In a study in type 2 diabetic rats, researchers at the Karolinska Institutet have identified alterations in specific nerve cells that are important for odor identification. The findings might explain why type 2 diabetic patients often experience smelling problems and potentially open up a new research field to develop preventive therapies against neurodegenerative diseases in type 2 diabetic patients.
It is well known that patients with type 2 diabetes often suffer from neurodegenerative diseases such as Alzheimer's disease. An early symptom of these neurodegenerative diseases is decreased odor identification ability. This kind of olfactory problem is also often present in patients with type 2 diabetes, suggesting that decreased smelling could be connected with the development of neurodegenerative diseases. However, so far, the nerve cells responsible for these smelling problems in type 2 diabetes have been unclear.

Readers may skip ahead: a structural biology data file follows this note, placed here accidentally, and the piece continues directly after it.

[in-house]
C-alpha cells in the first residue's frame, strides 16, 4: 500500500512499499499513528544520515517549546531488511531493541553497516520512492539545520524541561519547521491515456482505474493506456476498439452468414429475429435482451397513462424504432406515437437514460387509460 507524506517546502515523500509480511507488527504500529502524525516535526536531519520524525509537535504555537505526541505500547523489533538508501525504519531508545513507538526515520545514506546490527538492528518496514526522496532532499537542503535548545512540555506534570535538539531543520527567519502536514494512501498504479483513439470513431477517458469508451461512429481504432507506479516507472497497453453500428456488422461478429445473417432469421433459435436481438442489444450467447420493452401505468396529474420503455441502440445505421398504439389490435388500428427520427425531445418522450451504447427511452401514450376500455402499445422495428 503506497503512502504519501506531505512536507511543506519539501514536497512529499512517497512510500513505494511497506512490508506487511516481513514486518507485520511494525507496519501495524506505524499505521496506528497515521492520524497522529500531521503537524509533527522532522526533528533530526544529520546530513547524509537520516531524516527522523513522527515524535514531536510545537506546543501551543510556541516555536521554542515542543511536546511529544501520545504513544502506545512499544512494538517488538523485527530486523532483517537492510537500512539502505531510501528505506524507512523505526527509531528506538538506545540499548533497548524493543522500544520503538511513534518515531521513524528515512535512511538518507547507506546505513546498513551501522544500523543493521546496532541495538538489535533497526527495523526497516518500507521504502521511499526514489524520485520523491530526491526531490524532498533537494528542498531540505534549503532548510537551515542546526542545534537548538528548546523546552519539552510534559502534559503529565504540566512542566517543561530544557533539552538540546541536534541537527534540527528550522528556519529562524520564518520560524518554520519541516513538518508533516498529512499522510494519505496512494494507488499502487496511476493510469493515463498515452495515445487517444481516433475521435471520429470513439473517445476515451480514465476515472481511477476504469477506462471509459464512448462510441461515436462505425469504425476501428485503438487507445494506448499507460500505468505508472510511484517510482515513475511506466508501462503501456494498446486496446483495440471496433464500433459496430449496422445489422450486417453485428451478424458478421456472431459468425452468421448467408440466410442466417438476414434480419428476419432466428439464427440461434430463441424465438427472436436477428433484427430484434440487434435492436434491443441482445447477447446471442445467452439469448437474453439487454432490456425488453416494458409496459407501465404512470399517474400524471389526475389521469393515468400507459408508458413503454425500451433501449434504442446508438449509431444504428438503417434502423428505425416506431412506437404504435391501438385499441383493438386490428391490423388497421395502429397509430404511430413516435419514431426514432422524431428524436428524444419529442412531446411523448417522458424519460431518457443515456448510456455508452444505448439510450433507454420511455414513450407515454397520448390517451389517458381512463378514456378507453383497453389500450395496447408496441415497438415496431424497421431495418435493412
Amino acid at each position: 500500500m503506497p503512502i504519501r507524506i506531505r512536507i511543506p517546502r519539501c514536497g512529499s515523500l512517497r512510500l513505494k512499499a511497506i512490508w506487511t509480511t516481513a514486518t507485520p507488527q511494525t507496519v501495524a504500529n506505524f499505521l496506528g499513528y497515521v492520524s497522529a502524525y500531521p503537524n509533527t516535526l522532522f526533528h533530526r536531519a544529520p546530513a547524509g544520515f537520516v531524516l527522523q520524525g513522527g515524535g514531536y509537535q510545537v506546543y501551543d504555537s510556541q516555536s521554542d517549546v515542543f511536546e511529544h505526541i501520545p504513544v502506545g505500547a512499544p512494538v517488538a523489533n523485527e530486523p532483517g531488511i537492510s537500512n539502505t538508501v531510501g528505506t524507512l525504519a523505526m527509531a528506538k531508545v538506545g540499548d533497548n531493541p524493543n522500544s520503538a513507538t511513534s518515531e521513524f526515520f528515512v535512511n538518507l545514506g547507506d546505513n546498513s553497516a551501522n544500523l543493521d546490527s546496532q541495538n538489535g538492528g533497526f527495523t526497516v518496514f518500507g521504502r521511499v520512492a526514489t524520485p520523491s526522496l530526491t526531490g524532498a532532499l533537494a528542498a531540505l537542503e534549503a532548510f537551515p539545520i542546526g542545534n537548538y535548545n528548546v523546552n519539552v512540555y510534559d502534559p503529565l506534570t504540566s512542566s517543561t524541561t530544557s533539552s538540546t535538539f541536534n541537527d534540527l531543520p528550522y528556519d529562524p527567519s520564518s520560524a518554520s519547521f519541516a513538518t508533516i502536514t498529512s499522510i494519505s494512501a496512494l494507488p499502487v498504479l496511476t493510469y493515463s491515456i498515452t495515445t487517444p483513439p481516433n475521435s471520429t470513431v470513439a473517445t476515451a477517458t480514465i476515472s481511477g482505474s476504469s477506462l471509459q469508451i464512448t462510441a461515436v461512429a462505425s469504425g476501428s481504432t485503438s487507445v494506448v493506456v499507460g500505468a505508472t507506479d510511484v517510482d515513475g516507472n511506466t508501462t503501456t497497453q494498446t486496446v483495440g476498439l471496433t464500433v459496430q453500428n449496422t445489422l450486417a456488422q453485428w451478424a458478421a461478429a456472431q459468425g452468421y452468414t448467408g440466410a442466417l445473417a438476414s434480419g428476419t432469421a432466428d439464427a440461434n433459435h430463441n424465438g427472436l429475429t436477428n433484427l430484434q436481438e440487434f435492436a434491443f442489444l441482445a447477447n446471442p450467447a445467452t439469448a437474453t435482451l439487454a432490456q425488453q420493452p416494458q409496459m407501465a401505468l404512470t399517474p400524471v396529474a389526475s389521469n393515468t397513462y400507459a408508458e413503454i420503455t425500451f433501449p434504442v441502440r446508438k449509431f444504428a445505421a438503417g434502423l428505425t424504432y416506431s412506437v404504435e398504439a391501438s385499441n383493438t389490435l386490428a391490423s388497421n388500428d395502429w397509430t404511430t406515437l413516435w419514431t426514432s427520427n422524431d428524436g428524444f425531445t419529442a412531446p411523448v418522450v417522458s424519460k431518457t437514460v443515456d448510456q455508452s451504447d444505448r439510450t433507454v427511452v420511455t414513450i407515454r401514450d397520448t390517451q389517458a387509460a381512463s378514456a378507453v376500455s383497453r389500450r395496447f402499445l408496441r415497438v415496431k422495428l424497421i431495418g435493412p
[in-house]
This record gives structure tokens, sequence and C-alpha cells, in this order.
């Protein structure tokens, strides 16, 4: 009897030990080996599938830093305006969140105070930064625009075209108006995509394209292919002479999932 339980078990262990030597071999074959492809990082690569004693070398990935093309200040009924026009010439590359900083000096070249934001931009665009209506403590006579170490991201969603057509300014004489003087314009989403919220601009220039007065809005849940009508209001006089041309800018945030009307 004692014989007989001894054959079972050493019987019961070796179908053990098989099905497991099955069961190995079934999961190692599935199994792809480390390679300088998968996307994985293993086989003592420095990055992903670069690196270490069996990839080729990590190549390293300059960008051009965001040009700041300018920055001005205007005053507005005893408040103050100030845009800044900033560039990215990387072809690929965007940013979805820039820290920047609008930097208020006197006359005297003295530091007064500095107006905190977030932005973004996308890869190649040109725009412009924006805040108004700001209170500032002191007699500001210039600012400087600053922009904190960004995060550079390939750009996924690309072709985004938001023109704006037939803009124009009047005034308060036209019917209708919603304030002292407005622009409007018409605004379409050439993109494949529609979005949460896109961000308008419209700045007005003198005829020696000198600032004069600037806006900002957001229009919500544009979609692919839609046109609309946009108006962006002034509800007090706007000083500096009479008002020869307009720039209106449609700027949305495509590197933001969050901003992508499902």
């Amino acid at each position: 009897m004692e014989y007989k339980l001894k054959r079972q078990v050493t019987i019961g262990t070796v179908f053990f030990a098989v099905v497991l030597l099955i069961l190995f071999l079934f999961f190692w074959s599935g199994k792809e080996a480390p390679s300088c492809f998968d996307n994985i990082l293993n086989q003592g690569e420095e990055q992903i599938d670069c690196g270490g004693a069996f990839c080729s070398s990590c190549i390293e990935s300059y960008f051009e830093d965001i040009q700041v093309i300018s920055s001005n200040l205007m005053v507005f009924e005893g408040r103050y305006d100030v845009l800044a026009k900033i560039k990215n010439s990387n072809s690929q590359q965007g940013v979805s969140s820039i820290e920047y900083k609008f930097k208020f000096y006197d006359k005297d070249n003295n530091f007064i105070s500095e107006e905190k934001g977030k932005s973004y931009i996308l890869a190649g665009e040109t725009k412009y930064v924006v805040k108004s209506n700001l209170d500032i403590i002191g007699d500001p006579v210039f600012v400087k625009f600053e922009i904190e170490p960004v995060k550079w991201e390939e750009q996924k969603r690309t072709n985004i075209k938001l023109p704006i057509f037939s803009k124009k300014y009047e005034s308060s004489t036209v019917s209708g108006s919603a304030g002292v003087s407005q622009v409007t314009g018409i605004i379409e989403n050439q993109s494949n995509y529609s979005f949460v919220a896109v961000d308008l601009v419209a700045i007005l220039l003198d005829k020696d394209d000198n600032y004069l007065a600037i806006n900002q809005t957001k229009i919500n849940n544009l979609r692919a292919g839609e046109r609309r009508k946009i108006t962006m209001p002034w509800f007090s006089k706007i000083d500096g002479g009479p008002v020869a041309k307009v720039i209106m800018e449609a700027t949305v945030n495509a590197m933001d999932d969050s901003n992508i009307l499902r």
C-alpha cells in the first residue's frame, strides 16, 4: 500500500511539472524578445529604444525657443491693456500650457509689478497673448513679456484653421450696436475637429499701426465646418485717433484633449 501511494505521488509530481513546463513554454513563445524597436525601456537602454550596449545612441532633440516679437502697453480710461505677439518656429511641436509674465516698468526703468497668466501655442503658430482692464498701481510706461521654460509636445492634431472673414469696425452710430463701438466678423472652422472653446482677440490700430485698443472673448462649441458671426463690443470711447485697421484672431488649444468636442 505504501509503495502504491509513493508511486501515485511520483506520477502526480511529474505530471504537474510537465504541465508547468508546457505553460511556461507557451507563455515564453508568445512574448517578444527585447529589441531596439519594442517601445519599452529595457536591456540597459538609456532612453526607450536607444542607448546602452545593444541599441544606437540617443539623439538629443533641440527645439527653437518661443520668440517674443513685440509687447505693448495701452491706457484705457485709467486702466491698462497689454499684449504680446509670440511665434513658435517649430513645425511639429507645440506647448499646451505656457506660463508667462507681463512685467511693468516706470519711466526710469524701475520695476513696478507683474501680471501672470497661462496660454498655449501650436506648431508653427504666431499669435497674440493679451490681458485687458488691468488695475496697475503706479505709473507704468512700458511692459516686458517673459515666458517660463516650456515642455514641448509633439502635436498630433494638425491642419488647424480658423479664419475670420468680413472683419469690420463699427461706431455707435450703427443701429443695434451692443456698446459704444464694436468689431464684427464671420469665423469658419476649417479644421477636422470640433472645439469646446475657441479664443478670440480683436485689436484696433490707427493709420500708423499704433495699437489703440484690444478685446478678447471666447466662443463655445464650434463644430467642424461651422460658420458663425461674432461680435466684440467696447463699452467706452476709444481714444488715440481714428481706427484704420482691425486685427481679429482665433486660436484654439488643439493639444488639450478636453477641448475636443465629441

In the current study, published in the journal Oncotarget, researchers at the Karolinska Institutet identified alterations in a group of nerve cells called interneurons, in the piriform cortex of type 2 diabetic rats. The piriform cortex is a brain area that plays an essential role in odor identification and coding. The researchers also showed that the identified neuronal alterations could be counteracted pharmacologically by clinically used anti-diabetic drugs that mimic the mechanism of a hormone that enhances the production of insulin: the glucagon-like peptide 1.
"Neurodegenerative diseases are highly present within the type 2 diabetic population," says Grazyna Lietzau, one of the researchers behind the study. "We believe that these findings could be important for the potential development of preventive pharmacological therapies against for example Alzheimer's and Parkinson's in these patients."
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